David Buchanan's performance has been better than most that the Phillies have gotten out of the No. 5 spot in the rotation in recent years. Yes, Buchanan has a 4.25 ERA in 13 starts, and he is averaging six innings per outing. Most encouraging, though, are the 53 strikeouts and 19 walks he’s allowed. That’s a solid 6.1 K/9 and 2.2 BB/9. For comparison’s sake, Roberto Hernandez averaged 5.6 K/9 and 4.1 BB/9, while Kyle Kendrick has averaged 5.3 K/9 and 2.6 BB/9. Buchanan has combined those rates with a solid ground ball rate (1.03 per fly ball, compared with the MLB average of 0.84). In short, nothing about Buchanan’s performance suggests that he is doing it with smoke and mirrors. Frankly, he has been better than most of the Phillies’ back-of-the-rotation types over the past few years. That’s not going to have a huge impact on the long rebuilding process they have in front of them, but it certainly gives them a cheap option for a rotation where Cole Hamels is the only healthy starter under contract, and where the free agent market typically values production like Buchanan’s at more than $7 million per season.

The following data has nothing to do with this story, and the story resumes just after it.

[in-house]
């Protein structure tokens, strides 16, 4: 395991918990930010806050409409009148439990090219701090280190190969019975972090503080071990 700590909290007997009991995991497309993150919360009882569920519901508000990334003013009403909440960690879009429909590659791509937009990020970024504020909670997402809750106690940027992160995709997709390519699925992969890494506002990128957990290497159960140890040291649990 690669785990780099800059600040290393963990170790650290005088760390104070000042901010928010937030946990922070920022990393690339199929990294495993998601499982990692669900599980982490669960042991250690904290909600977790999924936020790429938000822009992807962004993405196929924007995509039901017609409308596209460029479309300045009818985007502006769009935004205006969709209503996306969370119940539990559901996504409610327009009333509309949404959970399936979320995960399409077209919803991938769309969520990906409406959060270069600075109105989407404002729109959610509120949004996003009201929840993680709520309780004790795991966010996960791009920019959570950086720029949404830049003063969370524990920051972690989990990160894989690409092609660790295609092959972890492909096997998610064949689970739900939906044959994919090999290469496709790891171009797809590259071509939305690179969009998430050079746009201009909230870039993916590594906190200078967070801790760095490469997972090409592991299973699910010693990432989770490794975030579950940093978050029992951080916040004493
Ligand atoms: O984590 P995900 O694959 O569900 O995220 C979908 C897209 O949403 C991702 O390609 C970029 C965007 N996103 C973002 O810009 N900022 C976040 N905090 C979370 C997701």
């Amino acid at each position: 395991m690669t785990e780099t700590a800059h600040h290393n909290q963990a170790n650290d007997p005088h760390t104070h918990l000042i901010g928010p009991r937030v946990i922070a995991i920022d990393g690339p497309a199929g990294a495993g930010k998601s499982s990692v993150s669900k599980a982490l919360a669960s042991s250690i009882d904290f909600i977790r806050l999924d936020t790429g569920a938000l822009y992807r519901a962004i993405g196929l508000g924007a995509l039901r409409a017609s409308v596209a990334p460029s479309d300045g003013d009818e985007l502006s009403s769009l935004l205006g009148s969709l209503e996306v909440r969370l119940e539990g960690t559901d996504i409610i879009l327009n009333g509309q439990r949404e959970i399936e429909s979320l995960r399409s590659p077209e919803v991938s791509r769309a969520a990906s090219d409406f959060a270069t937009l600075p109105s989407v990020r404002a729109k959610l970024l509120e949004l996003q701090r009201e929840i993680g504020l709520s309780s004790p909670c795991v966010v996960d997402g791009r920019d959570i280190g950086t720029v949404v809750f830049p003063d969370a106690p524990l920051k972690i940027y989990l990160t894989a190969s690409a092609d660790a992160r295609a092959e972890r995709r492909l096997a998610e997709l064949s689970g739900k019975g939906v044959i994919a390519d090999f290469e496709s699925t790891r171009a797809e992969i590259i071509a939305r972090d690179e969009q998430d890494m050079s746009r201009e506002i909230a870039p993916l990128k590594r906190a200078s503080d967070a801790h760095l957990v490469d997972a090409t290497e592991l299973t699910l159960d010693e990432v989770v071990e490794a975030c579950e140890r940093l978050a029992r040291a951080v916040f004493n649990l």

If the season ended today, the Phillies would have the No. 6 overall pick in the 2015 MLB draft, but they are a half game out of the No. 5 spot, a game out of the No. 4 spot, and 2.5 games out of the No. 3 spot. While it is silly to expect the Phillies to throw the rest of the season, they clearly have a lot more to gain by losing than they do by winning. In addition to draft order, waiver priority is dictated by reverse order of record. For instance, the Cubs are 53-70, while the Phillies are 54-70, which means the Cubs get a chance to claim anybody who hits waivers before the Phillies do. Recently, Chicago claimed former top pitching prospect Jacob Turner, who was designated for assignment by the Marlins. Turner posted a 3.74 ERA, 5.9 BB/9, 4/1 K/9 and 0.8 HR/9 last season in 20 starts for the Marlins. Essentially, he was Roberto Hernandez. This year, his ERA swelled, but his rate stats improved: 6.1 K/9, 2.6 BB/9, 0.9 HR/9. He is only 23 years old, and he won’t be arbitration eligible until after next season. So for a couple of fringe prospects, the Cubs landed a young pitcher who, at worst, could provide them with a front-of-the-bullpen option, and who still has some hopes as a reclamation project. And having a worse record than other bad teams helped them accomplish that.